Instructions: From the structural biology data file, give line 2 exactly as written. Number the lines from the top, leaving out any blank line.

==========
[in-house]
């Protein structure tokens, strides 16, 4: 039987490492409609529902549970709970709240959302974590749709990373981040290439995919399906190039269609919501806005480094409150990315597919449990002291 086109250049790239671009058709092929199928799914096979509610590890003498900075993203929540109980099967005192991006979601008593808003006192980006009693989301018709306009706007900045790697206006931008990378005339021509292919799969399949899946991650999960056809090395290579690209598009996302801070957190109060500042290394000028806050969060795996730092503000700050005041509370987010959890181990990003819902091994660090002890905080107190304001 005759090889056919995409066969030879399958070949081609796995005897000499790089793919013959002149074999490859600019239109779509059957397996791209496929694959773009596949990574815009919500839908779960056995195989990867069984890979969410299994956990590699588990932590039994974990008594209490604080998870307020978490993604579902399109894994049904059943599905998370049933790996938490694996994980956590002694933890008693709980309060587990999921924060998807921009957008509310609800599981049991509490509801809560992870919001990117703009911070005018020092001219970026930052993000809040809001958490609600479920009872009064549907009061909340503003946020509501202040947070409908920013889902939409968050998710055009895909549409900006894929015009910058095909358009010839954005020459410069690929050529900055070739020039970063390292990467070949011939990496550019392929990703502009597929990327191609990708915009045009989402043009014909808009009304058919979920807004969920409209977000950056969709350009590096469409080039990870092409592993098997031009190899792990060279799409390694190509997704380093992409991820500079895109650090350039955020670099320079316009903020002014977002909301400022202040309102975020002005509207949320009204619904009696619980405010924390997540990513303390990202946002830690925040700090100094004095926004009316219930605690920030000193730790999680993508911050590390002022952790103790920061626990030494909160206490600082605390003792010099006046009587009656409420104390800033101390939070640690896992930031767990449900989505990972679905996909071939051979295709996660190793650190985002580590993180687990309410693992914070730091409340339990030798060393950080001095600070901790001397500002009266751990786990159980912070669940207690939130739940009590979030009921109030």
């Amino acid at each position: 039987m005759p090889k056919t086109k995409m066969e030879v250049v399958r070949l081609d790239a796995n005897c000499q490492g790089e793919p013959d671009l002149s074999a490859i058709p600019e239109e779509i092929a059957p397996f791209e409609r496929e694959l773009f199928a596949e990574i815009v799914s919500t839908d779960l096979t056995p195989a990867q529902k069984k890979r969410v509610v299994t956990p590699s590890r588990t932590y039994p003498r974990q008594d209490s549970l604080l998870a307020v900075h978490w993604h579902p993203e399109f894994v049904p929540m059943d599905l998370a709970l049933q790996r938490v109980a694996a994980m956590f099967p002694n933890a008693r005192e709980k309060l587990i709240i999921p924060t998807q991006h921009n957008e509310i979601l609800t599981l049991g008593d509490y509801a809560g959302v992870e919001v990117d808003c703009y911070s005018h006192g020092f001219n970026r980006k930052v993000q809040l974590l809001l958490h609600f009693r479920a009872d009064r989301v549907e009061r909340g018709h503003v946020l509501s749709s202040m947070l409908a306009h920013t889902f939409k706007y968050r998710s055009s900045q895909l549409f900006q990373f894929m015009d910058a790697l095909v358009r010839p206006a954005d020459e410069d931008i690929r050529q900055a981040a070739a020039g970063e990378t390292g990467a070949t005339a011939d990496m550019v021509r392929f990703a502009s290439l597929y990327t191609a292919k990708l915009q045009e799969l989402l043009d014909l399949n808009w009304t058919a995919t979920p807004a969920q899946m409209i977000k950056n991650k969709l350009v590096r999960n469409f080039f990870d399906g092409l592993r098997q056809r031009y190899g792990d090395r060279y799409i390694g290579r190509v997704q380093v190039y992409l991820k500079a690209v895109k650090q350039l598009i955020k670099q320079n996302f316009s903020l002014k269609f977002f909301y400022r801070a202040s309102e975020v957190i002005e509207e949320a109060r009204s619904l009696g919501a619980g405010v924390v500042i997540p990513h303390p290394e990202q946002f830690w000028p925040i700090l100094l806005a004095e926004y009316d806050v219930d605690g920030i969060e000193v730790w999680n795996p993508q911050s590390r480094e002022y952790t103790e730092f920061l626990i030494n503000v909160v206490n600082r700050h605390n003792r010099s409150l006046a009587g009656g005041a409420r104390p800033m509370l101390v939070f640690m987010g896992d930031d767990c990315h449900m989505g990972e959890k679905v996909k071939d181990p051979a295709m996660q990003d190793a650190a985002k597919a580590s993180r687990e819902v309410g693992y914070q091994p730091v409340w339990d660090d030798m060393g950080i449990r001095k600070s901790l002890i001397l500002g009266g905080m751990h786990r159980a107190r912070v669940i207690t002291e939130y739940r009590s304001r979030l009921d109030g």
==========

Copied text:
């Protein structure tokens, strides 16, 4: 039987490492409609529902549970709970709240959302974590749709990373981040290439995919399906190039269609919501806005480094409150990315597919449990002291 086109250049790239671009058709092929199928799914096979509610590890003498900075993203929540109980099967005192991006979601008593808003006192980006009693989301018709306009706007900045790697206006931008990378005339021509292919799969399949899946991650999960056809090395290579690209598009996302801070957190109060500042290394000028806050969060795996730092503000700050005041509370987010959890181990990003819902091994660090002890905080107190304001 005759090889056919995409066969030879399958070949081609796995005897000499790089793919013959002149074999490859600019239109779509059957397996791209496929694959773009596949990574815009919500839908779960056995195989990867069984890979969410299994956990590699588990932590039994974990008594209490604080998870307020978490993604579902399109894994049904059943599905998370049933790996938490694996994980956590002694933890008693709980309060587990999921924060998807921009957008509310609800599981049991509490509801809560992870919001990117703009911070005018020092001219970026930052993000809040809001958490609600479920009872009064549907009061909340503003946020509501202040947070409908920013889902939409968050998710055009895909549409900006894929015009910058095909358009010839954005020459410069690929050529900055070739020039970063390292990467070949011939990496550019392929990703502009597929990327191609990708915009045009989402043009014909808009009304058919979920807004969920409209977000950056969709350009590096469409080039990870092409592993098997031009190899792990060279799409390694190509997704380093992409991820500079895109650090350039955020670099320079316009903020002014977002909301400022202040309102975020002005509207949320009204619904009696619980405010924390997540990513303390990202946002830690925040700090100094004095926004009316219930605690920030000193730790999680993508911050590390002022952790103790920061626990030494909160206490600082605390003792010099006046009587009656409420104390800033101390939070640690896992930031767990449900989505990972679905996909071939051979295709996660190793650190985002580590993180687990309410693992914070730091409340339990030798060393950080001095600070901790001397500002009266751990786990159980912070669940207690939130739940009590979030009921109030």